Letters to the Editor

No national consultation, no NIDS!

Friday, November 29, 2019

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Dear Editor,

Many Jamaicans were concerned with both the hasty process and corruptible content of the national identification system (NIDS) legislation of 2017. Recent announcements by Prime Minister Andrew Holness that stakeholders are reviewing the new NIDS proposal which will shortly arrive in Parliament likely in April 2020.

The Government claims they are ensuring that they meet the standards set by the Supreme Court. Reeling from the trauma of having such a horrible law rushed through Parliament, and the Government's abject failure at the hands of the Supreme Court — which highlighted just how horrible the law was — it is logical that the people are even more apprehensive now than previously.

It is clear that the people of Jamaica want more consultation than took place last time. Neither Government promises nor private stakeholder review was able to safeguard the human rights of Jamaicans in 2017, and there is no reason to believe it will now. We do not want to be told what is best for us and to be fast fed modernisation. We want to be treated like the intelligent human beings we are and engaged in a meaningful national discussion. Had a joint select committee been engaged when we called for it in 2017, the process would have been long completed by now.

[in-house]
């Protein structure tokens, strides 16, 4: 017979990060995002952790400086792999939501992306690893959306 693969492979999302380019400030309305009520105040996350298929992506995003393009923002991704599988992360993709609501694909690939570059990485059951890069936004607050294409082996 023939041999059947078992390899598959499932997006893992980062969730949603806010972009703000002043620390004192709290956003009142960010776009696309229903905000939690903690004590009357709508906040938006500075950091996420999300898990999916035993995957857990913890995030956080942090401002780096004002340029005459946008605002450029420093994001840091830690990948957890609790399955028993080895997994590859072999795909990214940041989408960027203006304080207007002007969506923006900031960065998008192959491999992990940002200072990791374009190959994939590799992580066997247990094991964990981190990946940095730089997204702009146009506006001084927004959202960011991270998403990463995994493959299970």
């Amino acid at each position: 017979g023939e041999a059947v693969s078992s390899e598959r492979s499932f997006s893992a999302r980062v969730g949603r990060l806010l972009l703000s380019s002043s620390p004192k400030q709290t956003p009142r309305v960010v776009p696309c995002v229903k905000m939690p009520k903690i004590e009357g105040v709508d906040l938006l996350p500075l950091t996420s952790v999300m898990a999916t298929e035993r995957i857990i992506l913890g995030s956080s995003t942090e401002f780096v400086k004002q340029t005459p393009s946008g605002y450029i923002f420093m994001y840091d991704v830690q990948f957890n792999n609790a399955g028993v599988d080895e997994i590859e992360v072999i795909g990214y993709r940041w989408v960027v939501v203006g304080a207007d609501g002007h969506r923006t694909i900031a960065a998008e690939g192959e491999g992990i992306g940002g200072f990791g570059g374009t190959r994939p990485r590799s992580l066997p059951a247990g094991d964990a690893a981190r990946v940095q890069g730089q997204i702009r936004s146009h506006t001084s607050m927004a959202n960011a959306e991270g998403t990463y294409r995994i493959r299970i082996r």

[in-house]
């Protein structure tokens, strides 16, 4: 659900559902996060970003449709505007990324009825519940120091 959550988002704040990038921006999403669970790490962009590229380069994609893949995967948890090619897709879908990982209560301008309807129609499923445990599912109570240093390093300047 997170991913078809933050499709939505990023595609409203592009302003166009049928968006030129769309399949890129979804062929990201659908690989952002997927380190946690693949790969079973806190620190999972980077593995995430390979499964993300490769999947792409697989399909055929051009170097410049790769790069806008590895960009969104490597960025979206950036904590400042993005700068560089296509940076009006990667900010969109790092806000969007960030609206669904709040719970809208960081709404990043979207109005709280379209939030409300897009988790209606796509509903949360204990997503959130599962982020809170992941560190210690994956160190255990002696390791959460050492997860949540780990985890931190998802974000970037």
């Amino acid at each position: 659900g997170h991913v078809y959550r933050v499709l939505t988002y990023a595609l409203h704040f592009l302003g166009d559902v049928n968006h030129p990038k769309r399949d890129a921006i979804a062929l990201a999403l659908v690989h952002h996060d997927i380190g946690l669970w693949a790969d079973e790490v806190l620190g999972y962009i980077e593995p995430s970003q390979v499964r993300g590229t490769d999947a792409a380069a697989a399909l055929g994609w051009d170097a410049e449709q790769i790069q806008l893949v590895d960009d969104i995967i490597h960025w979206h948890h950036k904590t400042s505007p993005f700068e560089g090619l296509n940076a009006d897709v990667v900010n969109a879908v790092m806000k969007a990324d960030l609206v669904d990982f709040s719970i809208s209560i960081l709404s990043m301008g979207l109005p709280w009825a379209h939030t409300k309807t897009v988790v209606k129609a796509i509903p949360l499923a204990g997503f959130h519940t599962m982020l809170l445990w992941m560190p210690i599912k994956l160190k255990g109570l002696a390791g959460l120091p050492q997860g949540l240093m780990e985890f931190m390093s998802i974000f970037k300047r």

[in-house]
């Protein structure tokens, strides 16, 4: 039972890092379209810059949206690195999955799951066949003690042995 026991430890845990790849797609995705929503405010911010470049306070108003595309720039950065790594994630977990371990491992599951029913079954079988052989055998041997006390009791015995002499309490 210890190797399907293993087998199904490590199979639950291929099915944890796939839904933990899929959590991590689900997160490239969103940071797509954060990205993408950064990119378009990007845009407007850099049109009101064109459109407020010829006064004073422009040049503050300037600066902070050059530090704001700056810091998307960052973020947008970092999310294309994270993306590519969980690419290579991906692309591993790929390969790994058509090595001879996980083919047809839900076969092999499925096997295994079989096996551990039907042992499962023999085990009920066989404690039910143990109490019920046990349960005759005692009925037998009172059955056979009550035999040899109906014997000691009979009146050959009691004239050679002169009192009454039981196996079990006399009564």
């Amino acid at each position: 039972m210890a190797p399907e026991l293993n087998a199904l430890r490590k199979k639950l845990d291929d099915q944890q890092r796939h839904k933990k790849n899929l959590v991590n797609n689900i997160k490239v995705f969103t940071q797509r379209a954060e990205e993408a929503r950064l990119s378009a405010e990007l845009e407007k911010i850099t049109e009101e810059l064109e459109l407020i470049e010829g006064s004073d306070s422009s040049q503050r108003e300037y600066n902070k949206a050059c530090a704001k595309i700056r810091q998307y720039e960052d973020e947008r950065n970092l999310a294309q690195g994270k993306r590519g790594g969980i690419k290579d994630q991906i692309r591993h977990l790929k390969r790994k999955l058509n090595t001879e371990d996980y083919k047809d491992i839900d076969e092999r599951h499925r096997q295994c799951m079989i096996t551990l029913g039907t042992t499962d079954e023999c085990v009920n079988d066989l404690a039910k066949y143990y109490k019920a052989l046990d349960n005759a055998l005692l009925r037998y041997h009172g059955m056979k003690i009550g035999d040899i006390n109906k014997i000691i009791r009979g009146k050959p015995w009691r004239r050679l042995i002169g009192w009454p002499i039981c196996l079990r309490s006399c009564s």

Two years ago, over 40,000 Jamaicans signed a petition calling for the issue to go to a joint select committee. That was ignored then, and is being ignored now.

Why is there such an insistence on a rush? Are there no lessons to be learnt from past failures?

Former Prime Minister Portia Simpson Miller underestimated the power of the people in 2016 when she failed to ascend the stairwell of democratic discussion prior to the last election. But if the current prime minister can't learn from his own mistakes, how will he learn from the mistakes of others? And what about the mistakes that other countries made with their versions of national identification systems?

At the end of the day, if the people are not consulted properly, there will be no NIDS. He might as well start giving the $9 billion of unjustified debt back to the Inter-American Development Bank from now. Are transparency and national consultation really that hard?

If NIDS will make such a huge difference in our lives, as Holness says, shouldn't we have the right to analyse, draw conclusions, and give suggestions?

Dr Daniel Thomas

President

Love March Movement

ColourBlind Campaign

danielthomaschristian@yahoo.com


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